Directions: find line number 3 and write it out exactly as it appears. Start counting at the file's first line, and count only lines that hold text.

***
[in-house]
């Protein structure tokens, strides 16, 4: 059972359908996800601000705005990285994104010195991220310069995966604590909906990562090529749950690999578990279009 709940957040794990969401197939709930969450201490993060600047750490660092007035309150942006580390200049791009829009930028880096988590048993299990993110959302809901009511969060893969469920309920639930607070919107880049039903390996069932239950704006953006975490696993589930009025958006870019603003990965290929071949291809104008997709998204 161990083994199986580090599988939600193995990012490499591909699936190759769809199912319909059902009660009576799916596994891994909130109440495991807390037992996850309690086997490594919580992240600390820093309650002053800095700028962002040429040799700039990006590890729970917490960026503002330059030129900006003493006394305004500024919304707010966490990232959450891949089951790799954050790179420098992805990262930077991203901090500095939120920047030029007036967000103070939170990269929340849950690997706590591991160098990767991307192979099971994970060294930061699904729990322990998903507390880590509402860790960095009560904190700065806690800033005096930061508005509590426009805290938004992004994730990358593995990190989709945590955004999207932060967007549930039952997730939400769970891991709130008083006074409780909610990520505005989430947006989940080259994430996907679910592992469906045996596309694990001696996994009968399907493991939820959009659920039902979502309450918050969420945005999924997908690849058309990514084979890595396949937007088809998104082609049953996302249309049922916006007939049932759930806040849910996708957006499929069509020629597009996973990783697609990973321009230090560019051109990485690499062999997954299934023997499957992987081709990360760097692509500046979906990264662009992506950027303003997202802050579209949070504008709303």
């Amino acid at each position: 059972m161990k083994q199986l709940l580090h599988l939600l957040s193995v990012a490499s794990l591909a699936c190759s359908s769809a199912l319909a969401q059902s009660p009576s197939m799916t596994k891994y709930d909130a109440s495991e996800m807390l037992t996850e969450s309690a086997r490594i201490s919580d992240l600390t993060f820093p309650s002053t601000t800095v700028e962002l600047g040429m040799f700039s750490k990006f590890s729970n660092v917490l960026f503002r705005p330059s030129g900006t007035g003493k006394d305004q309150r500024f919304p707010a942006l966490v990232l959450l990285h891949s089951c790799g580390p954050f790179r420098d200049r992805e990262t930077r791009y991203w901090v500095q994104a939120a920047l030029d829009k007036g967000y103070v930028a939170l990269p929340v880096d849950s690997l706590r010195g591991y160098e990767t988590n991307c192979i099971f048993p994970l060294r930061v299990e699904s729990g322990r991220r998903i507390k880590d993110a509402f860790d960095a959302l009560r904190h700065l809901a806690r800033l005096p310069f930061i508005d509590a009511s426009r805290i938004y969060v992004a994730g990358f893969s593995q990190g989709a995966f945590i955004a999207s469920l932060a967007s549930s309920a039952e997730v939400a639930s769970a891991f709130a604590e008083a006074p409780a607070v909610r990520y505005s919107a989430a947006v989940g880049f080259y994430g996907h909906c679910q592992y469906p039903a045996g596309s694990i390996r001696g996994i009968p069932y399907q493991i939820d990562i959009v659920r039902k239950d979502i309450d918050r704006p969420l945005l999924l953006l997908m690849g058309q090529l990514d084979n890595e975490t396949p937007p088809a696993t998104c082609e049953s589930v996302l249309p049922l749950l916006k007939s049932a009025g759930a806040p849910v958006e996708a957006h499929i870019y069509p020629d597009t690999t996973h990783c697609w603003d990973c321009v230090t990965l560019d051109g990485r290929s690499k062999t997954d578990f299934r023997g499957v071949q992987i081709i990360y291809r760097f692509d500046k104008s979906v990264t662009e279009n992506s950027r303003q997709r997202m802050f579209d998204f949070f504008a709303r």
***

């Amino acid at each position: 059972m161990k083994q199986l709940l580090h599988l939600l957040s193995v990012a490499s794990l591909a699936c190759s359908s769809a199912l319909a969401q059902s009660p009576s197939m799916t596994k891994y709930d909130a109440s495991e996800m807390l037992t996850e969450s309690a086997r490594i201490s919580d992240l600390t993060f820093p309650s002053t601000t800095v700028e962002l600047g040429m040799f700039s750490k990006f590890s729970n660092v917490l960026f503002r705005p330059s030129g900006t007035g003493k006394d305004q309150r500024f919304p707010a942006l966490v990232l959450l990285h891949s089951c790799g580390p954050f790179r420098d200049r992805e990262t930077r791009y991203w901090v500095q994104a939120a920047l030029d829009k007036g967000y103070v930028a939170l990269p929340v880096d849950s690997l706590r010195g591991y160098e990767t988590n991307c192979i099971f048993p994970l060294r930061v299990e699904s729990g322990r991220r998903i507390k880590d993110a509402f860790d960095a959302l009560r904190h700065l809901a806690r800033l005096p310069f930061i508005d509590a009511s426009r805290i938004y969060v992004a994730g990358f893969s593995q990190g989709a995966f945590i955004a999207s469920l932060a967007s549930s309920a039952e997730v939400a639930s769970a891991f709130a604590e008083a006074p409780a607070v909610r990520y505005s919107a989430a947006v989940g880049f080259y994430g996907h909906c679910q592992y469906p039903a045996g596309s694990i390996r001696g996994i009968p069932y399907q493991i939820d990562i959009v659920r039902k239950d979502i309450d918050r704006p969420l945005l999924l953006l997908m690849g058309q090529l990514d084979n890595e975490t396949p937007p088809a696993t998104c082609e049953s589930v996302l249309p049922l749950l916006k007939s049932a009025g759930a806040p849910v958006e996708a957006h499929i870019y069509p020629d597009t690999t996973h990783c697609w603003d990973c321009v230090t990965l560019d051109g990485r290929s690499k062999t997954d578990f299934r023997g499957v071949q992987i081709i990360y291809r760097f692509d500046k104008s979906v990264t662009e279009n992506s950027r303003q997709r997202m802050f579209d998204f949070f504008a709303r």